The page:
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Home > Interfaces > Phone, Movie, POS, etc. > Legacy Interfaces > Communication Settings

While each legacy interface has its own settings file, the communication settings are the same in each file. 
The settings file for each interface is the program name with an extension of "FIL".

Read this Wikipedia article if you need help understanding serial ports.

This is an example of the communication settings found at the bottom of each of the interface settings files:

Setting Description 
WINPORTNO This is the port number into which the interface is physically connected or the virtual port configured by the customer's technician.
Serial port numbers are assigned by the operating system and it's the responsibility of the customer or the customer's technician to determine the specific port number into which the serial cable has been plugged.
This setting begins at 0, so Com1 = 0, Com2 = 1, etc.
WINBAUDRT This is the baud rate of the interface and is determined by the 3rd party system.
9600 is the maximum baud rate supported.
WINPARITY This is the parity of the interface and is determined by the 3rd party system.
The settings are N = None, E = Even, O = Odd, M = Mark, S = Space
N is the most common setting, followed by E.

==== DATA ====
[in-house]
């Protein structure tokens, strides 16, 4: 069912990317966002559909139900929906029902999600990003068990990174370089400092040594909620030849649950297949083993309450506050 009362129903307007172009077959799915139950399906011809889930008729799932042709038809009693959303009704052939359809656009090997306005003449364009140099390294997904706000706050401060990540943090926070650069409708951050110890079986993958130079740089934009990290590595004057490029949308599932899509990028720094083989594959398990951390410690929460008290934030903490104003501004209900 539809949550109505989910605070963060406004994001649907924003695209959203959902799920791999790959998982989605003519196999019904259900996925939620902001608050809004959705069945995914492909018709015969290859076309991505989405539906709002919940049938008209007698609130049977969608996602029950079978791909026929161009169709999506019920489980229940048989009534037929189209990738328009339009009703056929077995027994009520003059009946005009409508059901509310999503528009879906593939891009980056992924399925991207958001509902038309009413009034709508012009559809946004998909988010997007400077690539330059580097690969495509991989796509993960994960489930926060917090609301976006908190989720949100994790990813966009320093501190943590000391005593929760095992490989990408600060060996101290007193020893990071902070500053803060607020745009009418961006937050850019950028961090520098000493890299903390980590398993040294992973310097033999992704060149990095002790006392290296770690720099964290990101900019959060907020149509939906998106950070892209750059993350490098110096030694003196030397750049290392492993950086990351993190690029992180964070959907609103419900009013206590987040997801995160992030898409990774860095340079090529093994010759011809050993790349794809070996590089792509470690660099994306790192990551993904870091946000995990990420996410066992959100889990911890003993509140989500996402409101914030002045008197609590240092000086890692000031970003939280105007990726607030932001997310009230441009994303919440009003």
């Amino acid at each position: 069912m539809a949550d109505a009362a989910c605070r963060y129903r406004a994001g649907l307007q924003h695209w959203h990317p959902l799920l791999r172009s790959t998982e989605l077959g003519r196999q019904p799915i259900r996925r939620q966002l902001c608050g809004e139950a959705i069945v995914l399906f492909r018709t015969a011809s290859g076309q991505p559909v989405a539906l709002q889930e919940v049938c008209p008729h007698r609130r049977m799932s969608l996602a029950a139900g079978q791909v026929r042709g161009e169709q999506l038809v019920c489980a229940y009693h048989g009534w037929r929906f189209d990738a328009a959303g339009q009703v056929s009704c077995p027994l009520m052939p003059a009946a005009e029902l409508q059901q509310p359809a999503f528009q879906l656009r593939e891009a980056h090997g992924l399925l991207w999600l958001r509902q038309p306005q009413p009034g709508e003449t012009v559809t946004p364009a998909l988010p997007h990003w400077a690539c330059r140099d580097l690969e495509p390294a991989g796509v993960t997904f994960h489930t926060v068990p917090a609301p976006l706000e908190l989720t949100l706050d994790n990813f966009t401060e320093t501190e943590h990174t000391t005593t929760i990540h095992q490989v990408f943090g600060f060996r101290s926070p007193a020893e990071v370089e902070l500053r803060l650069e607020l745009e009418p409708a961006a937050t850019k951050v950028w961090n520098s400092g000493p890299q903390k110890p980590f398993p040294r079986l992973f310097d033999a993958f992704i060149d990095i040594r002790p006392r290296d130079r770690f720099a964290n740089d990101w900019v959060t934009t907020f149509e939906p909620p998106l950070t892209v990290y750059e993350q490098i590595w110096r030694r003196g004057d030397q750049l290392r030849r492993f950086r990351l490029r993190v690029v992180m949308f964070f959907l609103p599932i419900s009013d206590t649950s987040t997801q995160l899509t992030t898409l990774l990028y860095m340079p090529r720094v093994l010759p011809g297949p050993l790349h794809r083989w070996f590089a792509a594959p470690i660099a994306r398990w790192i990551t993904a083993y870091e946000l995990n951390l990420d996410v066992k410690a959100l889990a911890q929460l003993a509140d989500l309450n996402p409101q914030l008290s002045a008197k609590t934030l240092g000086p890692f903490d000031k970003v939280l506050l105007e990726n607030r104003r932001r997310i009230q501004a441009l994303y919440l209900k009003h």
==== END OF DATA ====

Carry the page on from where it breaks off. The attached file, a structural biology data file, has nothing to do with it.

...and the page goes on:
WINDATALN This is the data bits length and is determined by the 3rd party system.
The settings are 7 and 8.
8 is the most common setting. 7 is used along with a WINPARITY setting of E or O.
WINSTOPBT This is the stop bits setting of the interface and is determined by the 3rd party system.
The settings are 1 and 2.
1 is the most common setting. 2 is rarely used and usually only with very old systems.
WINRDMETH This setting should always be blank.
WINRDTERM This setting should always be -2.

You'll often hear the phrases like, "9600, eight, none and one" or "1200, seven, even and one" when referring to serial communication settings. These are common ways of referring to the communication settings of the interface and mean:
"9600, eight, none and one"
Baud = 9600
Data Bits = 8
Parity = N
Stop Bits = 1

"1200, seven, even and one"
Baud = 1200
Data Bits = 7
Parity = E
Stop Bits = 1

Troubleshooting the connection

There are only a couple things you can do to troubleshoot serial communication. After you make a change to a setting, safe the file and restart the interface.
  1. The first, and most critical step, is to determine the proper serial port number. Without certainty, you may be wasting your time with all other troubleshooting.
  2. The second step, after being certain of the serial port number, is to try different Baud Rate, Data Bits, Parity and Stop Bits. Often, you'll at least get garbage if the correct serial port setting is being used. Garbage is usually an indication of an incorrect baud rate, but could be caused by a discrepancy in the other settings as well. 
  3. For troubleshooting help when a technician isn't available, try this page. Troubleshooting Serial Connections

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Last Modified
 8/14/2013 12:25 PM